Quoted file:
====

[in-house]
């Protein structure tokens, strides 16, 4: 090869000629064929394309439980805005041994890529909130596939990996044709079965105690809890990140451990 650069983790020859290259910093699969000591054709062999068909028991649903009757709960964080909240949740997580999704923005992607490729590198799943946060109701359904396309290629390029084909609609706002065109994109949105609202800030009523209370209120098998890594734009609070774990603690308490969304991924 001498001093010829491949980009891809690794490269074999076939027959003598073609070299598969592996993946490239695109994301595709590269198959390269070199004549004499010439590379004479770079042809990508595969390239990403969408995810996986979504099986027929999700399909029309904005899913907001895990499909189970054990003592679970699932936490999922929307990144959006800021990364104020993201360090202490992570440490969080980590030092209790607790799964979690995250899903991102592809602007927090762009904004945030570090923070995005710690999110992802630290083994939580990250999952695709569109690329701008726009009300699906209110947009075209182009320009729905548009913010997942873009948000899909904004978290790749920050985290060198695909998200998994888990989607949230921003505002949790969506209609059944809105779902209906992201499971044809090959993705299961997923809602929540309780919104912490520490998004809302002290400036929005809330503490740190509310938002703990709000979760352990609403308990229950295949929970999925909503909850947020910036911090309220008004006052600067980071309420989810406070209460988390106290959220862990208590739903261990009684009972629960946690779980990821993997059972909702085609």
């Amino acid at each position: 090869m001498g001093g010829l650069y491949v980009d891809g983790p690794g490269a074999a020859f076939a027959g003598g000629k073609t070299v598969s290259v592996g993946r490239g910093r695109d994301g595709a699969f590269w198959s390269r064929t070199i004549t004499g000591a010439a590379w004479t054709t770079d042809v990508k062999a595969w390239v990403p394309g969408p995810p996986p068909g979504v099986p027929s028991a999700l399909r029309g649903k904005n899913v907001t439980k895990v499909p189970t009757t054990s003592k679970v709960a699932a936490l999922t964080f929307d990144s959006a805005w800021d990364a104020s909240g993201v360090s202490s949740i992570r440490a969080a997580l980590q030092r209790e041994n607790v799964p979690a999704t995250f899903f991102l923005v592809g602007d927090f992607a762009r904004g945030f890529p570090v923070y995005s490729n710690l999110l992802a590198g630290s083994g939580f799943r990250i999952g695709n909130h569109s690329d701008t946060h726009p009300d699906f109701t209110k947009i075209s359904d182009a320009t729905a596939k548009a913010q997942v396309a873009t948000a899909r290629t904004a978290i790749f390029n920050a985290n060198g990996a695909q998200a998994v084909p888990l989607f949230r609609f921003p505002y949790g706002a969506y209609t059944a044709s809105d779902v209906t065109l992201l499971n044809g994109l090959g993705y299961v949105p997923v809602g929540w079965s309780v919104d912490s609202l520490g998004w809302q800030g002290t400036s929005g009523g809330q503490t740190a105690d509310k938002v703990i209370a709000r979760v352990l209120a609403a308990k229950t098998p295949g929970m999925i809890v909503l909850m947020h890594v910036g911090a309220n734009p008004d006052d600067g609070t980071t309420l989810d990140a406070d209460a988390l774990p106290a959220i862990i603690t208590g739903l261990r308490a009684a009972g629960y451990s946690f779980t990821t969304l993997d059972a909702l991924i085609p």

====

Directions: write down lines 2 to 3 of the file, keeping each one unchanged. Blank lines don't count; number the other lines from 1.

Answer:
């Protein structure tokens, strides 16, 4: 090869000629064929394309439980805005041994890529909130596939990996044709079965105690809890990140451990 650069983790020859290259910093699969000591054709062999068909028991649903009757709960964080909240949740997580999704923005992607490729590198799943946060109701359904396309290629390029084909609609706002065109994109949105609202800030009523209370209120098998890594734009609070774990603690308490969304991924 001498001093010829491949980009891809690794490269074999076939027959003598073609070299598969592996993946490239695109994301595709590269198959390269070199004549004499010439590379004479770079042809990508595969390239990403969408995810996986979504099986027929999700399909029309904005899913907001895990499909189970054990003592679970699932936490999922929307990144959006800021990364104020993201360090202490992570440490969080980590030092209790607790799964979690995250899903991102592809602007927090762009904004945030570090923070995005710690999110992802630290083994939580990250999952695709569109690329701008726009009300699906209110947009075209182009320009729905548009913010997942873009948000899909904004978290790749920050985290060198695909998200998994888990989607949230921003505002949790969506209609059944809105779902209906992201499971044809090959993705299961997923809602929540309780919104912490520490998004809302002290400036929005809330503490740190509310938002703990709000979760352990609403308990229950295949929970999925909503909850947020910036911090309220008004006052600067980071309420989810406070209460988390106290959220862990208590739903261990009684009972629960946690779980990821993997059972909702085609």
């Amino acid at each position: 090869m001498g001093g010829l650069y491949v980009d891809g983790p690794g490269a074999a020859f076939a027959g003598g000629k073609t070299v598969s290259v592996g993946r490239g910093r695109d994301g595709a699969f590269w198959s390269r064929t070199i004549t004499g000591a010439a590379w004479t054709t770079d042809v990508k062999a595969w390239v990403p394309g969408p995810p996986p068909g979504v099986p027929s028991a999700l399909r029309g649903k904005n899913v907001t439980k895990v499909p189970t009757t054990s003592k679970v709960a699932a936490l999922t964080f929307d990144s959006a805005w800021d990364a104020s909240g993201v360090s202490s949740i992570r440490a969080a997580l980590q030092r209790e041994n607790v799964p979690a999704t995250f899903f991102l923005v592809g602007d927090f992607a762009r904004g945030f890529p570090v923070y995005s490729n710690l999110l992802a590198g630290s083994g939580f799943r990250i999952g695709n909130h569109s690329d701008t946060h726009p009300d699906f109701t209110k947009i075209s359904d182009a320009t729905a596939k548009a913010q997942v396309a873009t948000a899909r290629t904004a978290i790749f390029n920050a985290n060198g990996a695909q998200a998994v084909p888990l989607f949230r609609f921003p505002y949790g706002a969506y209609t059944a044709s809105d779902v209906t065109l992201l499971n044809g994109l090959g993705y299961v949105p997923v809602g929540w079965s309780v919104d912490s609202l520490g998004w809302q800030g002290t400036s929005g009523g809330q503490t740190a105690d509310k938002v703990i209370a709000r979760v352990l209120a609403a308990k229950t098998p295949g929970m999925i809890v909503l909850m947020h890594v910036g911090a309220n734009p008004d006052d600067g609070t980071t309420l989810d990140a406070d209460a988390l774990p106290a959220i862990i603690t208590g739903l261990r308490a009684a009972g629960y451990s946690f779980t990821t969304l993997d059972a909702l991924i085609p």